How Google Handles Duplicated Content
This is a blog post filling you in on how Google handles duplicated content.
Although content curation is “duplicated” content from other websites, there are no penalties from Google for doing this, if your curated content is done properly.
What does proper content curation mean?
There are certain things that we need to do when using other people’s content on our website. These things include, but are not limited to:
- Making sure the content creator gets proper credit.
- Leave a link back to the original content.
- Use a copyright symbol when you can.
Here’s a Matt Cutts video on how Google handles duplicated content.
Matt Cutts Video: How Google Handles Duplicated Content
Copyright 2013 @ Matt Cutts | Google
The original content can be found by clicking here.
For people that like to read what is being said in a video, here’s the transcription from Matt’s video on how Google handles duplicated content:
“Today’s question comes from Gary Taylor.
Oh, he’s asking from Stratford Upon Avon in the United Kingdom. And Gary asks, “How does Google handle duplicate content, and what negative effects can it have on rankings from an SEO perspective?”
This is a question that we hear a lot, so we figured it was worth tackling again.
It’s important to realize that if you look at content on the web, something like 25% or 30% of all the web’s content is duplicate content.
There’s man pages for Linux, you know all those sorts of things. So duplicate content does happen.
You know people will quote a paragraph of a blog and then link to the blog, that sort of thing. So it’s not the case that every single time there’s duplicate content, it’s spam, and if we made that assumption, the changes that happened as a result would end up probably hurting our search quality rather than helping our search quality.
So the fact is Google looks for duplicate content. And where we can find it, we often try to group it all together and treat it as if it’s just one piece of content.
So most of the time, suppose we’re starting to return a set of search results, and we’ve got two pages that are actually kind of identical.
Typically we would say, OK, you know what, rather than show both of those pages, since they’re duplicates, let’s just show one of those pages, and we’ll crowd the other result out.
And then if you get to the bottom of the search results and you really want to do an exhaustive search, you can change the filtering so that you can say, OK, I want to see every single page., and then you’d see that other page. But for the most part, duplicate content is not really treated as spam.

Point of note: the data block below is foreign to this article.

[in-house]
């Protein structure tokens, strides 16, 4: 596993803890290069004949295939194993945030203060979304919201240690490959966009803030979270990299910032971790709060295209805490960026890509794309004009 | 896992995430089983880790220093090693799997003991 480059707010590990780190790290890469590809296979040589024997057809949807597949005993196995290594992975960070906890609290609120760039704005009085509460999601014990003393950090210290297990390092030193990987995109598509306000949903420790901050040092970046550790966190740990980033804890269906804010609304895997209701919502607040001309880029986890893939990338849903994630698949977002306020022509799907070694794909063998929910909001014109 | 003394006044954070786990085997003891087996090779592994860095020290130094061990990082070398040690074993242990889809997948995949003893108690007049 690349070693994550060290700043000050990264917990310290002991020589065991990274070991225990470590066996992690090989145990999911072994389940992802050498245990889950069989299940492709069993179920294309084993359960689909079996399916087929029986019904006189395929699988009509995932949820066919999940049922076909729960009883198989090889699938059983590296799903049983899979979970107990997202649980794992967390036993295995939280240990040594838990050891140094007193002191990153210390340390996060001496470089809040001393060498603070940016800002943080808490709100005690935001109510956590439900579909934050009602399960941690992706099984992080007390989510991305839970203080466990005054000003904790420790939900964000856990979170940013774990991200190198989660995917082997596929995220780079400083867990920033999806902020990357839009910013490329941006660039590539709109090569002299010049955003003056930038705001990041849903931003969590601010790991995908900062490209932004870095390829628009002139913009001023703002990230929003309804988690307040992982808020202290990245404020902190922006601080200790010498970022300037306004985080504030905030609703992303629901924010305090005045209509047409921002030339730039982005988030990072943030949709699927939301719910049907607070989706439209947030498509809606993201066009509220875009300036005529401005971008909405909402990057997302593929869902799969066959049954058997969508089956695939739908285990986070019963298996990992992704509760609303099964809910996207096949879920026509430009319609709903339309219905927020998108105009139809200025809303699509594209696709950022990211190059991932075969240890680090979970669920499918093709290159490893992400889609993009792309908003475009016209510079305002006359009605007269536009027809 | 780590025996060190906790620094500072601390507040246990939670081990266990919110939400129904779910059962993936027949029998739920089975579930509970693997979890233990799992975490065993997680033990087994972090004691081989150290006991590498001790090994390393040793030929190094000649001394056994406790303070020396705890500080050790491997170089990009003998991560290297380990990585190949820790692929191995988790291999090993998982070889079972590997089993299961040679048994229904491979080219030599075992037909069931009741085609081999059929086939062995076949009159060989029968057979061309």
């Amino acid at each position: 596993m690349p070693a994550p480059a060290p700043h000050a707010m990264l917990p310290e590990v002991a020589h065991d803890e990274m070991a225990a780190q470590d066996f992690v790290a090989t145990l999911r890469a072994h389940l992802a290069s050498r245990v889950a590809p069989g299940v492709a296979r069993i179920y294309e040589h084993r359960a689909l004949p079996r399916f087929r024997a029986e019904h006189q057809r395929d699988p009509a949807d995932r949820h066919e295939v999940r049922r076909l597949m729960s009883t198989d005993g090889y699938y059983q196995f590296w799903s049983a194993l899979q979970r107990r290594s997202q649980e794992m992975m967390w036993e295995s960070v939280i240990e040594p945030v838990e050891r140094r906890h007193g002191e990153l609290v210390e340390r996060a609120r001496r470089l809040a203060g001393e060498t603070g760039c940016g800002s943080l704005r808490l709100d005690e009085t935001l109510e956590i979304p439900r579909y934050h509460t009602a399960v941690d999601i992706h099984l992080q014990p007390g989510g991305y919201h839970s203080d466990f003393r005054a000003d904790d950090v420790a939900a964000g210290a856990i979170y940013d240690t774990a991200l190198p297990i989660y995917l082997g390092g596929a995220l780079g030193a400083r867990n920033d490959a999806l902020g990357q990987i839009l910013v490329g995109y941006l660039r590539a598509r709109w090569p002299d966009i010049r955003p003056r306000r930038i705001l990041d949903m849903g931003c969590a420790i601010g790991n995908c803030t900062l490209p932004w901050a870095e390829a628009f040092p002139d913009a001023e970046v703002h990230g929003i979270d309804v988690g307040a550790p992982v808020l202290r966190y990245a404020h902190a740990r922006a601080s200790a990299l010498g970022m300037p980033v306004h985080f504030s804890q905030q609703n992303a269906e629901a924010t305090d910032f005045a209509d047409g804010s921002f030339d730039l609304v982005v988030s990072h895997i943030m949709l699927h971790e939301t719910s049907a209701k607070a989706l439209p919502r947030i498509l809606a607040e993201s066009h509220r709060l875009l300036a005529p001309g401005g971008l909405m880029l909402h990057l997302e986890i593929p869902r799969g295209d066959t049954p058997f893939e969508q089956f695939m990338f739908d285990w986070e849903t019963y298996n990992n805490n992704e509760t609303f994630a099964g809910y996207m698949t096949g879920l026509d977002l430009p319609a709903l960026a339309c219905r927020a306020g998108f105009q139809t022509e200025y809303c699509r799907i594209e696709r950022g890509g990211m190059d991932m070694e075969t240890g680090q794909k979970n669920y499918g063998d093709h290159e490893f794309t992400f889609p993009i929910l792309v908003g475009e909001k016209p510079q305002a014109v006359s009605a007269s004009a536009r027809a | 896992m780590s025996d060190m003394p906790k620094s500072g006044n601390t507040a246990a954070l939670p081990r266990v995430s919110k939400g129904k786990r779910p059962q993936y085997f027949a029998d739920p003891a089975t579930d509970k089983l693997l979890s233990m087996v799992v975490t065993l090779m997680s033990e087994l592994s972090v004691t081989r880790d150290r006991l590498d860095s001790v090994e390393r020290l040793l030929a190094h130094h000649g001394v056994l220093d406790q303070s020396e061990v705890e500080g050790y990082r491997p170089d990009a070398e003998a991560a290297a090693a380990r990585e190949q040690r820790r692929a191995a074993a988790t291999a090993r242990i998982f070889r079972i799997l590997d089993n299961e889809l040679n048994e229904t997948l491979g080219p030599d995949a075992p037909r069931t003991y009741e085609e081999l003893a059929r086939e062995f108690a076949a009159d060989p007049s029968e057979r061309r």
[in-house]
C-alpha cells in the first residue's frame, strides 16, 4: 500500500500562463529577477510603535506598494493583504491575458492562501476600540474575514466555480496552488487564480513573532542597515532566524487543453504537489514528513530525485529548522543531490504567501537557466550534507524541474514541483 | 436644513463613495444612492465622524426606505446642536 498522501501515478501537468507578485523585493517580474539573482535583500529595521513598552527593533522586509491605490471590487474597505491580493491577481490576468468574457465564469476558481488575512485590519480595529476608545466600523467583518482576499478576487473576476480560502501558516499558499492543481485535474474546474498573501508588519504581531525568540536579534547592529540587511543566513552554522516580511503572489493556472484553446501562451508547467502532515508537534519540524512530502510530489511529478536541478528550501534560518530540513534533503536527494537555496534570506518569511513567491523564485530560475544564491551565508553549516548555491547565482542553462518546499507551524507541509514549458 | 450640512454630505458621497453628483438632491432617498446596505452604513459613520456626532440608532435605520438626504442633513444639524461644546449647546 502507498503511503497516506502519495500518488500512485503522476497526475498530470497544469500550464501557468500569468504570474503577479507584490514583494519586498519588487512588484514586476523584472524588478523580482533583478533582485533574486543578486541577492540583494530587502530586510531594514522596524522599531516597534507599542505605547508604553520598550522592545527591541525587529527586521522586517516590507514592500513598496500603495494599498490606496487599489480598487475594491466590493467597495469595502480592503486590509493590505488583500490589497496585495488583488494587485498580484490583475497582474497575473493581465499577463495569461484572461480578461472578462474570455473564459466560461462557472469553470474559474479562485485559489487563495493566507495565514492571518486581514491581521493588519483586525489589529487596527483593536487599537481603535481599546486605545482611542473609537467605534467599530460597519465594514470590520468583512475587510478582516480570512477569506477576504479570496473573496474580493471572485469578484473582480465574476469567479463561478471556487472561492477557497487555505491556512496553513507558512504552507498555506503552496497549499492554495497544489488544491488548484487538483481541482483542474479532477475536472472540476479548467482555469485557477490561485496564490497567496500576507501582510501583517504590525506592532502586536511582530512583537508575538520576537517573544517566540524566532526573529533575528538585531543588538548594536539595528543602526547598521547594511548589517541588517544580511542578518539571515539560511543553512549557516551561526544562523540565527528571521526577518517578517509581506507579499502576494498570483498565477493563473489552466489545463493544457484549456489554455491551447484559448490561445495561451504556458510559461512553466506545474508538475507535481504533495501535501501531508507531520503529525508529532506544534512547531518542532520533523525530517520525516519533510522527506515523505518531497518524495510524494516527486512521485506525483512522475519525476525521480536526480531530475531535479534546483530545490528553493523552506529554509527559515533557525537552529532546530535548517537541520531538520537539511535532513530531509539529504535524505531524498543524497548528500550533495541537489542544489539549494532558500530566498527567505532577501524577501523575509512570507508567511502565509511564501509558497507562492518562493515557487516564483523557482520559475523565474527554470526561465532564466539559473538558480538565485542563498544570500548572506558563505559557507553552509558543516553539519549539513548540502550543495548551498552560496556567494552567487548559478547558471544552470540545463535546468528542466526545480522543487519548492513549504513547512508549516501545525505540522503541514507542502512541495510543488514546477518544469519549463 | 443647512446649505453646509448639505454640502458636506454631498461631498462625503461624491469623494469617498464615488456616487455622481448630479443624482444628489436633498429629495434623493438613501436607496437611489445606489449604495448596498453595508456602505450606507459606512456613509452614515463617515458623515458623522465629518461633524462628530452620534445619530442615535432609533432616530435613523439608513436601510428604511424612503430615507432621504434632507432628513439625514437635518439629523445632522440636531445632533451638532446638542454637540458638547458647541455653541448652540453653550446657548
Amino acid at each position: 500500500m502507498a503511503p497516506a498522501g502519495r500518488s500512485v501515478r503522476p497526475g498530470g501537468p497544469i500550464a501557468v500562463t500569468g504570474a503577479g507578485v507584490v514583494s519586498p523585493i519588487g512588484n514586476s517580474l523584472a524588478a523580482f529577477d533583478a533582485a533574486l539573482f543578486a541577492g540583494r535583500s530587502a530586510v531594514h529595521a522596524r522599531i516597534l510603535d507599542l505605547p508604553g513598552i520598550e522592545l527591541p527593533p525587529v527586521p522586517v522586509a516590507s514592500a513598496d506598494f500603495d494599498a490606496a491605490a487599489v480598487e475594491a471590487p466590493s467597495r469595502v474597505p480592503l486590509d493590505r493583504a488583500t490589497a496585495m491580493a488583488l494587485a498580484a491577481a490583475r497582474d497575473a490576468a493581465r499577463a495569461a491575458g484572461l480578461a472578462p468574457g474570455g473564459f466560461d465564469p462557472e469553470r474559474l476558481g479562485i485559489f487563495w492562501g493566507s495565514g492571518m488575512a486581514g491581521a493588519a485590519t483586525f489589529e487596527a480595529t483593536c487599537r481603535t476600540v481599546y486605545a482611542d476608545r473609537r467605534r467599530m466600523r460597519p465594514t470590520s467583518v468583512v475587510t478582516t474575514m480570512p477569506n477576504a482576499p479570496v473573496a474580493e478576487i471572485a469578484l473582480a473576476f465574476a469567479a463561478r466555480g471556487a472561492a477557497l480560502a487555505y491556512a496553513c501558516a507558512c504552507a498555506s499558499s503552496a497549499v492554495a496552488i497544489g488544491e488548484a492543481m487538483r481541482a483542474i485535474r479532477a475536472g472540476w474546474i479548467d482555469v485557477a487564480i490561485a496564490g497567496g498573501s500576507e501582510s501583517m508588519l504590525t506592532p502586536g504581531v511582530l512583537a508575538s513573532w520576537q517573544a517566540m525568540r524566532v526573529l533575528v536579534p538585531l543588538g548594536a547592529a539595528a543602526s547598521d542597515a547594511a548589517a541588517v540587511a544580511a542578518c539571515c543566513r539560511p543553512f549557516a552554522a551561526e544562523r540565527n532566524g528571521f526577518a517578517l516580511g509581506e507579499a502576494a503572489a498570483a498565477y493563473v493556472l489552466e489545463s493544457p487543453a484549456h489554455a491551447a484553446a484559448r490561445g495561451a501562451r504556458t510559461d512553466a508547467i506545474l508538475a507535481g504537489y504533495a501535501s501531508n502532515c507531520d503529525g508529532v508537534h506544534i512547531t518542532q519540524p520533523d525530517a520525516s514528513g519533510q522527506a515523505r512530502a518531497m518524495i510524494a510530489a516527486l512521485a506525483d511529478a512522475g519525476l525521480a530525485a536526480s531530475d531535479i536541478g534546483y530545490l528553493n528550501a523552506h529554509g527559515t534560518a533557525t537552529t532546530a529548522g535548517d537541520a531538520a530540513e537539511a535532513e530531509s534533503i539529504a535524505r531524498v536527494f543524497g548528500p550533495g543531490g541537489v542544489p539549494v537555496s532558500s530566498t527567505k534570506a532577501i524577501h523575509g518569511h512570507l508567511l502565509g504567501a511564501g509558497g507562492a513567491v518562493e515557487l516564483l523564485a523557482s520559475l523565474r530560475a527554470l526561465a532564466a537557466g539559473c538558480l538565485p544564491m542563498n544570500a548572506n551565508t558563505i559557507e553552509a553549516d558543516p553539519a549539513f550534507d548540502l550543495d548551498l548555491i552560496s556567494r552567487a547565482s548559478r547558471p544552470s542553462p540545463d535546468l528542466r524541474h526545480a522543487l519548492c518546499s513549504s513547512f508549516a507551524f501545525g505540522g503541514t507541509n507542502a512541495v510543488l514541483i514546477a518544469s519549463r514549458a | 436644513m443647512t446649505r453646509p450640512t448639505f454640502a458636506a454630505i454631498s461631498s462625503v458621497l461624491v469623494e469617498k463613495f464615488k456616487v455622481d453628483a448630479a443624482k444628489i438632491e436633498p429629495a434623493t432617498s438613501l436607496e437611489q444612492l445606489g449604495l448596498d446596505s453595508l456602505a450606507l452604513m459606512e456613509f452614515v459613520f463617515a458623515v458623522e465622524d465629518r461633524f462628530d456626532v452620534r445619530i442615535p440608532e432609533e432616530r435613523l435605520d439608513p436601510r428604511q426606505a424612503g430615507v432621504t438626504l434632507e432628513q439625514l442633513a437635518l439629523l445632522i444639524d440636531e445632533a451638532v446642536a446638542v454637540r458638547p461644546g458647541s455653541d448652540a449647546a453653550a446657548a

It’s just treated as something that we need to cluster appropriately, and we need to make sure that it ranks correctly. But you know duplicate content does happen.
Now that said, it’s certainly the case that if you do nothing but duplicate content, and you’re doing it in an abusive, deceptive, or malicious or manipulative way, we do reserve the right to take action on spam.
So someone on Twitter was asking a question about, how can I do an RSS auto blog to a blog site and not have that be viewed as spam?
And the problem is, if you are automatically generating stuff that’s coming from nothing but an RSS feed, you’re not adding a lot of value. So that duplicate content might be a little bit more likely to be viewed as spam.
But if you’re just making a regular website, and you’re worried about whether you have something on the .com and the .co.uk, or you know you might have two versions of your terms and conditions, an older version and a newer version, or something like that, that sort of duplicate content happens all the time on the web, and I really wouldn’t get stressed out about the notion that you might have a little bit of duplicate content.
As long as you’re not trying to massively copy you know, for every city and every state in the entire United States show the same boilerplate text, which is you know, oh, no dentists found in this city either, for the most part, you should be in very good shape and not really have to worry about it.”
More On How Google Handles Duplicated Content
So now you know how Google handles duplicated content, and since this website doesn’t duplicate all of it’s content, and what it does is teach people how to curate content in the right manner, it’s safe. And so would your website be if you learned how to curate content properly.
For free information on learning how to curate content and add it to your website, click on the image below my picture. If you’d like to learn more on how Google handles duplicated content, make sure you only listen to reliable sources.
By John Jarvis